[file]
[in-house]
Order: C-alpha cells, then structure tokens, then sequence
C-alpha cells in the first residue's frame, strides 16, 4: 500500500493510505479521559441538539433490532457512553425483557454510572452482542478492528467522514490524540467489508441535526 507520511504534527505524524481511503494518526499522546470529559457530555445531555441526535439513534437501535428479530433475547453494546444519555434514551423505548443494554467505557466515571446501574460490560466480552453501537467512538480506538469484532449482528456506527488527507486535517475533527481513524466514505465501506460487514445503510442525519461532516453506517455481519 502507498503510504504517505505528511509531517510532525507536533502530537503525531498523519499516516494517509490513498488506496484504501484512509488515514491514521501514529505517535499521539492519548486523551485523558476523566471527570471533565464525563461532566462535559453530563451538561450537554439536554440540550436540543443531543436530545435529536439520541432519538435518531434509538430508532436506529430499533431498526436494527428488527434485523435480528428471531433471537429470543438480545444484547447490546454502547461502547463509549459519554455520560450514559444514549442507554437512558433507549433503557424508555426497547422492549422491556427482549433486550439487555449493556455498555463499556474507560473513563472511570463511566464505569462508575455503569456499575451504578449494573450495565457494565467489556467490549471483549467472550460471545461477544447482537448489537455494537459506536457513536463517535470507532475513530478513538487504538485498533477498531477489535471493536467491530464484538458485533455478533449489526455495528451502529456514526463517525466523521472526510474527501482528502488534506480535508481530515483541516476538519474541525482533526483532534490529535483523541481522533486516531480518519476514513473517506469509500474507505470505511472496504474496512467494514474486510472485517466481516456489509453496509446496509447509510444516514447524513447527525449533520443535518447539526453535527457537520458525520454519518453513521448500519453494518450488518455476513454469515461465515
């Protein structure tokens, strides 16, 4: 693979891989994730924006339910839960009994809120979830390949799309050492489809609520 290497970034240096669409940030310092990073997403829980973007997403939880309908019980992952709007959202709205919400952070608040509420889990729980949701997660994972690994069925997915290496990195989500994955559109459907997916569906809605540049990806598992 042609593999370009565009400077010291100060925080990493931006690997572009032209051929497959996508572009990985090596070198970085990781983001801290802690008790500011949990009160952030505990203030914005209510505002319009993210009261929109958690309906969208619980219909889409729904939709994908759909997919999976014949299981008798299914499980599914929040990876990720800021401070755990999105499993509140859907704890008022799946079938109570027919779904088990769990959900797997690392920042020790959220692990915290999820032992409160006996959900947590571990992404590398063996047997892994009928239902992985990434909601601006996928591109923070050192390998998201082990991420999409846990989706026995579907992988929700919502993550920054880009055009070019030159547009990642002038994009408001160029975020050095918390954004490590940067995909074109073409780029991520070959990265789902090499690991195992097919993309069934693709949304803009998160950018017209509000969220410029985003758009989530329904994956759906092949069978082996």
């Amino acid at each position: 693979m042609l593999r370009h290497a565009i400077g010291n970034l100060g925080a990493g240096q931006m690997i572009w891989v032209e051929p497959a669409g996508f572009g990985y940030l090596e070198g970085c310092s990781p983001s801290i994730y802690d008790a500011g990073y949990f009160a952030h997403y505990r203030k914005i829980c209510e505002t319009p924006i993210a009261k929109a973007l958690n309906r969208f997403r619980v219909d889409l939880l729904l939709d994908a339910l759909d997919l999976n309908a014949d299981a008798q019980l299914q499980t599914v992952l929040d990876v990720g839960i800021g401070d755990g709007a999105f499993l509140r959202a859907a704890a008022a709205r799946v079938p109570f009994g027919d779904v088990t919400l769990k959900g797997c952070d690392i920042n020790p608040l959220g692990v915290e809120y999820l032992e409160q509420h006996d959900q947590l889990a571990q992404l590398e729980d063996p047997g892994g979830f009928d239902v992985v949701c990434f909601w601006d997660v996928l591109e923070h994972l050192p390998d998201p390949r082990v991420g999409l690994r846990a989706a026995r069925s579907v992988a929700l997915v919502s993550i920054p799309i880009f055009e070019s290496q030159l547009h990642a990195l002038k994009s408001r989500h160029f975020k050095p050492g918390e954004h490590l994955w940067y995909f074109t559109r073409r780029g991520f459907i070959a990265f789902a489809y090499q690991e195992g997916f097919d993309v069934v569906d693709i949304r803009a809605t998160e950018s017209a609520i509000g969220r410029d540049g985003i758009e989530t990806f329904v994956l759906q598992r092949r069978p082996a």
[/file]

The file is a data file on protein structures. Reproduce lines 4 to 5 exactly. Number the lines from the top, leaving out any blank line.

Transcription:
């Protein structure tokens, strides 16, 4: 693979891989994730924006339910839960009994809120979830390949799309050492489809609520 290497970034240096669409940030310092990073997403829980973007997403939880309908019980992952709007959202709205919400952070608040509420889990729980949701997660994972690994069925997915290496990195989500994955559109459907997916569906809605540049990806598992 042609593999370009565009400077010291100060925080990493931006690997572009032209051929497959996508572009990985090596070198970085990781983001801290802690008790500011949990009160952030505990203030914005209510505002319009993210009261929109958690309906969208619980219909889409729904939709994908759909997919999976014949299981008798299914499980599914929040990876990720800021401070755990999105499993509140859907704890008022799946079938109570027919779904088990769990959900797997690392920042020790959220692990915290999820032992409160006996959900947590571990992404590398063996047997892994009928239902992985990434909601601006996928591109923070050192390998998201082990991420999409846990989706026995579907992988929700919502993550920054880009055009070019030159547009990642002038994009408001160029975020050095918390954004490590940067995909074109073409780029991520070959990265789902090499690991195992097919993309069934693709949304803009998160950018017209509000969220410029985003758009989530329904994956759906092949069978082996």
């Amino acid at each position: 693979m042609l593999r370009h290497a565009i400077g010291n970034l100060g925080a990493g240096q931006m690997i572009w891989v032209e051929p497959a669409g996508f572009g990985y940030l090596e070198g970085c310092s990781p983001s801290i994730y802690d008790a500011g990073y949990f009160a952030h997403y505990r203030k914005i829980c209510e505002t319009p924006i993210a009261k929109a973007l958690n309906r969208f997403r619980v219909d889409l939880l729904l939709d994908a339910l759909d997919l999976n309908a014949d299981a008798q019980l299914q499980t599914v992952l929040d990876v990720g839960i800021g401070d755990g709007a999105f499993l509140r959202a859907a704890a008022a709205r799946v079938p109570f009994g027919d779904v088990t919400l769990k959900g797997c952070d690392i920042n020790p608040l959220g692990v915290e809120y999820l032992e409160q509420h006996d959900q947590l889990a571990q992404l590398e729980d063996p047997g892994g979830f009928d239902v992985v949701c990434f909601w601006d997660v996928l591109e923070h994972l050192p390998d998201p390949r082990v991420g999409l690994r846990a989706a026995r069925s579907v992988a929700l997915v919502s993550i920054p799309i880009f055009e070019s290496q030159l547009h990642a990195l002038k994009s408001r989500h160029f975020k050095p050492g918390e954004h490590l994955w940067y995909f074109t559109r073409r780029g991520f459907i070959a990265f789902a489809y090499q690991e195992g997916f097919d993309v069934v569906d693709i949304r803009a809605t998160e950018s017209a609520i509000g969220r410029d540049g985003i758009e989530t990806f329904v994956l759906q598992r092949r069978p082996a």